Is Rand Paul Good for Legalization?

On Tuesday, April 7, 2015, Sen. Rand Paul officially announced, to no one’s surprise, that he is running for president. Like many contenders, Paul has created a muddy trail on marijuana legalization, but investors would do well to parse through his statements even if only to come up with an agenda that better suits the needs of the legal industry. Candidates may catch up, but they will have to be asked to do so.


What Has Been Said, So Far

We have become more sophisticated in the ways that we discuss marijuana legalization since former Texas Rep. Ron Paul last ran for President in 2012. The conversation now distinguishes among several different ideas:

  • decriminalization,
  • reform of sentencing guidelines,
  • non-enforcement of federal policies in conflict with state medical marijuana laws,
  • non-enforcement of federal policies in conflict with state recreational marijuana laws,
  • de-scheduling or re-scheduling marijuana under the Controlled Substances Act,
  • establishment of state tax and regulatory schemes and
  • full protection of marijuana commerce under federal tax, intellectual property and trade laws.

“Legalization” is not a one-dimensional concept.

Rand Paul has recognized a racial bias in enforcement of drug laws, but he has said that smoking marijuana makes people lazy and stupid; he has come out against legalization, but advocated that penalties for drug use and possession should be reduced. He has suggested that Congress should not interfere with marijuana laws passed in Washington, D.C. With Sens. Cory Booker and Kirsten Gillibrand, he co-sponsored the CARERS Act that would reduce the federal government’s ability to crack down on state-run legal medical marijuana programs.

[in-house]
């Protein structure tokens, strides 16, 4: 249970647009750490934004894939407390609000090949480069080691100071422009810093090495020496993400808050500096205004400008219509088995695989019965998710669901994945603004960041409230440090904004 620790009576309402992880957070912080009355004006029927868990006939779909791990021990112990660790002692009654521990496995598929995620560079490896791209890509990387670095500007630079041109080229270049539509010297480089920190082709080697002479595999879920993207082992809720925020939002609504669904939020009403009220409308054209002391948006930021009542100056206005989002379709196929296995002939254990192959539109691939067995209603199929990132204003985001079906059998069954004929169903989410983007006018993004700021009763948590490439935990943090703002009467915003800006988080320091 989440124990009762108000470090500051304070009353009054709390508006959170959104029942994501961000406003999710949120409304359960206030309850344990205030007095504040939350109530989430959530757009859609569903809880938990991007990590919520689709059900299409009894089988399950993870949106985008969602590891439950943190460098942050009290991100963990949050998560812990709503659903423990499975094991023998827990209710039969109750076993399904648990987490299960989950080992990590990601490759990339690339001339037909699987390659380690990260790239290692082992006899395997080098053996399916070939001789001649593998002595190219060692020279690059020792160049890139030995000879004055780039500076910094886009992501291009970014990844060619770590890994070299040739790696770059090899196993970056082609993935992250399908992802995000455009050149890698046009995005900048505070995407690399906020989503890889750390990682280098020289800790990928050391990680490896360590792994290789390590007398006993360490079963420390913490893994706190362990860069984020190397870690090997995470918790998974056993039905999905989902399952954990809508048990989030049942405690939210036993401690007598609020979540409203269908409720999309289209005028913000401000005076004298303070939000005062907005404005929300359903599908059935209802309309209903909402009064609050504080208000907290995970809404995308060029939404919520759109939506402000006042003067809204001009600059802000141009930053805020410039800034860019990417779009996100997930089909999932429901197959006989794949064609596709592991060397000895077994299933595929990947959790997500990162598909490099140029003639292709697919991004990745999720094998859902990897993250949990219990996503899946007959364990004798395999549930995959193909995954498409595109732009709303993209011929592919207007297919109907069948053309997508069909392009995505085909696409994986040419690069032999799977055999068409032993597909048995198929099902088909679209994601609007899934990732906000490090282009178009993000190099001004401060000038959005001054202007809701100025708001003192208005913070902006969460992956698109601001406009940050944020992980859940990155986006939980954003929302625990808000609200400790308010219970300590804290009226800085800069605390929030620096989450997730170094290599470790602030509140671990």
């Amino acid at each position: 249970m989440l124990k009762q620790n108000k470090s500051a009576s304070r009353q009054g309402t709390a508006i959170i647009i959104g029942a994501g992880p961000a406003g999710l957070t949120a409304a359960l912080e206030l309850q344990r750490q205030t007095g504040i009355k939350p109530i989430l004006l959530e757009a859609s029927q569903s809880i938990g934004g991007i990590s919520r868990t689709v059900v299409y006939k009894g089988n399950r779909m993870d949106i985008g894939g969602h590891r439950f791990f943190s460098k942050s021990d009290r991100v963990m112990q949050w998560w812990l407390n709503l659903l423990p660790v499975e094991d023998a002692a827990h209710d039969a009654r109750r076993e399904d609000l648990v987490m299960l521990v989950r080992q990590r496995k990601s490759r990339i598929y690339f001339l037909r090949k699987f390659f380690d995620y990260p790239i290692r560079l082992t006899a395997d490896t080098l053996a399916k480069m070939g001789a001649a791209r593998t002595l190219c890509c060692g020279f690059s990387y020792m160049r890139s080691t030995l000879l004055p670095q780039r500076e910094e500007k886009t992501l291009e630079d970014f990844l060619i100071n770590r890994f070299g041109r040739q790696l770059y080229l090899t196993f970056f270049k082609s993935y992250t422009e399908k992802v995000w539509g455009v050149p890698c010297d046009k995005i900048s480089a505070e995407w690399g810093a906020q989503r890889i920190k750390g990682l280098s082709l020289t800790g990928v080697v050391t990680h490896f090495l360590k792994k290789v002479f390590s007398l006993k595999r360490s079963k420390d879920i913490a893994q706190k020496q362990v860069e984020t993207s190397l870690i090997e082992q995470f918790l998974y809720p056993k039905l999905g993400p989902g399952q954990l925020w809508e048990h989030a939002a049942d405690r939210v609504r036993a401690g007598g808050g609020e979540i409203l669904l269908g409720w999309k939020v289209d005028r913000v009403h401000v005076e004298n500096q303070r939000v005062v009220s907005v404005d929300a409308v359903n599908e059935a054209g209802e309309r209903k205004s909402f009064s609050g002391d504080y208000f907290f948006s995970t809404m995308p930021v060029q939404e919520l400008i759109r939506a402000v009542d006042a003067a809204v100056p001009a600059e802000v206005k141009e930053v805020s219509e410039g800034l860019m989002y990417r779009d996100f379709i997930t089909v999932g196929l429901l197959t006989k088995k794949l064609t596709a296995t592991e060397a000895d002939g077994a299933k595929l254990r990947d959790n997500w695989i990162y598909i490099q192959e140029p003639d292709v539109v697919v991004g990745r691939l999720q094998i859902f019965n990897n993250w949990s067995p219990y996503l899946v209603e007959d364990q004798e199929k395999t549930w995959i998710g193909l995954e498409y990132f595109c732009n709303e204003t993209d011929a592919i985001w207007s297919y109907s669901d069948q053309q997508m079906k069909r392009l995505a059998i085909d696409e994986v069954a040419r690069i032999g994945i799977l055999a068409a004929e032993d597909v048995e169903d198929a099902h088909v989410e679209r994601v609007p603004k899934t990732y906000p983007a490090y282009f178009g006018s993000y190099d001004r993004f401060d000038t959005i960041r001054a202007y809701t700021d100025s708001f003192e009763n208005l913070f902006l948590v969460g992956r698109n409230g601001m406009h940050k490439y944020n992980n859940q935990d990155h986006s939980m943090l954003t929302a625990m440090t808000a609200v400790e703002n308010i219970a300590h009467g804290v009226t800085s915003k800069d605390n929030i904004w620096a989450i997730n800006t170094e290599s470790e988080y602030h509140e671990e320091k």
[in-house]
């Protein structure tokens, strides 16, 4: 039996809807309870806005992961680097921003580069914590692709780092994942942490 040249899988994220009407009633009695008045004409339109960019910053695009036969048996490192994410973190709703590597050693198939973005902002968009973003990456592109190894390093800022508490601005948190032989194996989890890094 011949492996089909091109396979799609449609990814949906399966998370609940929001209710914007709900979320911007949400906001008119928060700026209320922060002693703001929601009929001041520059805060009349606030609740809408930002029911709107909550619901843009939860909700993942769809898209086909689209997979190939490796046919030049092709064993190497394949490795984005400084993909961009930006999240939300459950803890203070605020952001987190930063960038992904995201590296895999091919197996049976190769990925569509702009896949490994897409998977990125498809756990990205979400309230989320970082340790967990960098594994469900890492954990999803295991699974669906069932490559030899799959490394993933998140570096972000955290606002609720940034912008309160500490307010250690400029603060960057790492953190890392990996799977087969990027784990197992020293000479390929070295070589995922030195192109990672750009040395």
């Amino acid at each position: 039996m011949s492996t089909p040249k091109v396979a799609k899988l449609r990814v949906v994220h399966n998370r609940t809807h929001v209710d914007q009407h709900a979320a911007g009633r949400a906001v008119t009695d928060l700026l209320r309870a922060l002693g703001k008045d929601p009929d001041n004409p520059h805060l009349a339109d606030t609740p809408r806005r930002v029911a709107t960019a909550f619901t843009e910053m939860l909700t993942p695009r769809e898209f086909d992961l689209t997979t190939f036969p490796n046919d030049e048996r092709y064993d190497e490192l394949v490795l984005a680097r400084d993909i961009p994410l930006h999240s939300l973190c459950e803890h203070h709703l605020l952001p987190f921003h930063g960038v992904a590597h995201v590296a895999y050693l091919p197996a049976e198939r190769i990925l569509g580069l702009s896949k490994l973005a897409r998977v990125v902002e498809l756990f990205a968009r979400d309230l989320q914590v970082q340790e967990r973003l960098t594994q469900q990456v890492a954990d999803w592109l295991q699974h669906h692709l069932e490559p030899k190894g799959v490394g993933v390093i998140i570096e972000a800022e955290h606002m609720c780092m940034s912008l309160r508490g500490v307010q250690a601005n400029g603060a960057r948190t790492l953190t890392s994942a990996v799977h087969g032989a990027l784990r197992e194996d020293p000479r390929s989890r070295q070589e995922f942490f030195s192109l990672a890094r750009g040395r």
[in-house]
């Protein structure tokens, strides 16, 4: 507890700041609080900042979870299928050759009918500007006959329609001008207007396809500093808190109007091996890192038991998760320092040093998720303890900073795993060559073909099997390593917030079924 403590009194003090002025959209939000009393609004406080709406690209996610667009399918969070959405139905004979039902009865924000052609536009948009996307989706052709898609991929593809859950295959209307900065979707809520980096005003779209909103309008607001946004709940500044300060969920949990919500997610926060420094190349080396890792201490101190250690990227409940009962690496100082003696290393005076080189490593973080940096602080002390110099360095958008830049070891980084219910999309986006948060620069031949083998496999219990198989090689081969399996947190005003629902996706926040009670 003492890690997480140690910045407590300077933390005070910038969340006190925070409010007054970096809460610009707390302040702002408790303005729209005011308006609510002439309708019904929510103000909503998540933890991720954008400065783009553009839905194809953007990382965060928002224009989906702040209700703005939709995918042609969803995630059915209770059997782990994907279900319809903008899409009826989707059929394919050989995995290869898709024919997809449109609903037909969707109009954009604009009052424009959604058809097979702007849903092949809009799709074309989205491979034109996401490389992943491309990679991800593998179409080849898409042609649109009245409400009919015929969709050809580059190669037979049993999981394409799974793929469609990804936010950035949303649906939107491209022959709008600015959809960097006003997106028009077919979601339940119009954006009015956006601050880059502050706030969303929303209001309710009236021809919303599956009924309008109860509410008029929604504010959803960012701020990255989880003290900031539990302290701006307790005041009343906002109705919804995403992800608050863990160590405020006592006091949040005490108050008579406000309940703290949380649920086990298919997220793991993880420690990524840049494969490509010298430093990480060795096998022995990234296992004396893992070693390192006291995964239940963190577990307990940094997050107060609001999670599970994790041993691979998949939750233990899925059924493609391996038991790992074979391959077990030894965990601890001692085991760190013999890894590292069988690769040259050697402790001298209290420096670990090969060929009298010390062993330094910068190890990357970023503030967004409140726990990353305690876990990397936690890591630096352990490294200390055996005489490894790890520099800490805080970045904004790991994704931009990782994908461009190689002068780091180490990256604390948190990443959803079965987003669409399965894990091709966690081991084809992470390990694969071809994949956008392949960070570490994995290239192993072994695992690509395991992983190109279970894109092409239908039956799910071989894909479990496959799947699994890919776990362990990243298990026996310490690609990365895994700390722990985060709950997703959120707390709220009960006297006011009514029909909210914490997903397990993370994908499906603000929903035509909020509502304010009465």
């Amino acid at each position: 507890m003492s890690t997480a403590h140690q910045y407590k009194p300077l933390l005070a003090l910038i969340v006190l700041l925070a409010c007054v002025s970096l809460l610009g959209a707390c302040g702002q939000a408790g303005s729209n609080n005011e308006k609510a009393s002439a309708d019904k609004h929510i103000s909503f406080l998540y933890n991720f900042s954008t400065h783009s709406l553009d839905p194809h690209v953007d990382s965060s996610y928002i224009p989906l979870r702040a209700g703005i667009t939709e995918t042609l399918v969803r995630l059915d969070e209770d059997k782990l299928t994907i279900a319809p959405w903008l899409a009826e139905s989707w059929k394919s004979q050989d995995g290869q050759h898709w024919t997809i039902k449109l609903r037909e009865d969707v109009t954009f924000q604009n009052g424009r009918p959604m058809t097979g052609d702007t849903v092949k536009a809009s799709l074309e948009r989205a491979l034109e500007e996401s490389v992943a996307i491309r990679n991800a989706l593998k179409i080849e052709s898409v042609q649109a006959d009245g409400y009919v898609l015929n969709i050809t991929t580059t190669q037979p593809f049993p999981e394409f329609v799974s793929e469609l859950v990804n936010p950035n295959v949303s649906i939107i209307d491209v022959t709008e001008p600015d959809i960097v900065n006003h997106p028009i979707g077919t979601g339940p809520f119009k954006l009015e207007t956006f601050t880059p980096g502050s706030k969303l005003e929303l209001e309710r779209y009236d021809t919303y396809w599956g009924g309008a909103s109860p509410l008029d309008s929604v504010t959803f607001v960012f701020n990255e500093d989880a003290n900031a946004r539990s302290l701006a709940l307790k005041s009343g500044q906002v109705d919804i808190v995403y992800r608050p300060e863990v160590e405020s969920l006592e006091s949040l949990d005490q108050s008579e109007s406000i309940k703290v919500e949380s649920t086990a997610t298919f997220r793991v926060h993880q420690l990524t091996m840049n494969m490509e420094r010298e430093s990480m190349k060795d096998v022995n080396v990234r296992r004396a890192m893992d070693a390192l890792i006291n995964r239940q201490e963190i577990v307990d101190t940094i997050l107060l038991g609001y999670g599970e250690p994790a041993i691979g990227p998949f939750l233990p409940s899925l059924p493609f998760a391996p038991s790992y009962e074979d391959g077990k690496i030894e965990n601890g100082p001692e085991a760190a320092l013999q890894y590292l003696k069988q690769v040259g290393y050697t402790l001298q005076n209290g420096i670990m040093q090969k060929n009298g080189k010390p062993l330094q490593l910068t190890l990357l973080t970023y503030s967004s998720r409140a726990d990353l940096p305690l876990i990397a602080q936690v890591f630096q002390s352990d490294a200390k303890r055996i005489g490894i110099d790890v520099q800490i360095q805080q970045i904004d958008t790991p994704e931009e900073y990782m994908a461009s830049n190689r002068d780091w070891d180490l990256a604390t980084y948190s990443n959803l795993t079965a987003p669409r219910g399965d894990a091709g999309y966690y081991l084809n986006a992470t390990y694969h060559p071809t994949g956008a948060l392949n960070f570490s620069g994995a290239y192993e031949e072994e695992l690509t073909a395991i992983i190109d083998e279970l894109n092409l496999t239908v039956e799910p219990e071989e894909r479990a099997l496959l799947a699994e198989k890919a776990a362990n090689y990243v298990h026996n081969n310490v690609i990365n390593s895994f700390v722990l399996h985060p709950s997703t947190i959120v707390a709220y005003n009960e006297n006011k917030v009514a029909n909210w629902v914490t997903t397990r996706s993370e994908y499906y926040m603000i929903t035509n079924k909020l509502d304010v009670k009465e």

Rand Paul’s support for marijuana is consistent with a state’s rights view of government. Broadly speaking, he ticks off the first four items on the list above, which is to say that he supports the status quo as it exists in the waning days of the Obama administration. CARERS goes a little further because it calls for re-scheduling marijuana as a Schedule II drug and de-scheduling some low-THC/high-CBD strains, but the bill is thought to have no chance of becoming law.


What’s Missing?

Paul’s approach does no harm to the legal industry, but that is not why anyone actually goes to the doctor. Beyond co-sponsorship of CARERS, Paul has not lent his support to the reform of federal law, upon which so much modern commerce depends. These measures include:

  • The repeal of Section 280E of the Internal Revenue Code, which denies vital tax benefits to fledgling cannabusinesses,
  • Reform of federal patent and trademark laws to protect the intellectual property rights of marijuana entrepreneurs,
  • Reform of the federal franchising law to permit oversight of marijuana franchising operations,
  • Reform of federal banking laws in ways that could bring legal marijuana businesses out of the dark ages of a cash economy, and
  • Assuming that CARERS fails to advance, the amendment of the schedules to the Controlled Substances Act in ways that will permit more research and FDA-approved clinical trials to explore the therapeutic potential of cannabis.

These are the hot-button issues that are important for growth, and a federal “hands-off” stance does not produce any of them. These changes require a proactive national “hands-on” approach more frequently associated with liberal and progressive candidates.

No one has embraced the challenge so far, and no one may until prodded by organized interests and blocs of voters. (Of course, it would give another likely candidate a chance to reintroduce herself to voters.) Investors and marijuana entrepreneurs cannot sit out the early stages of the election, especially when agendas are being formed.

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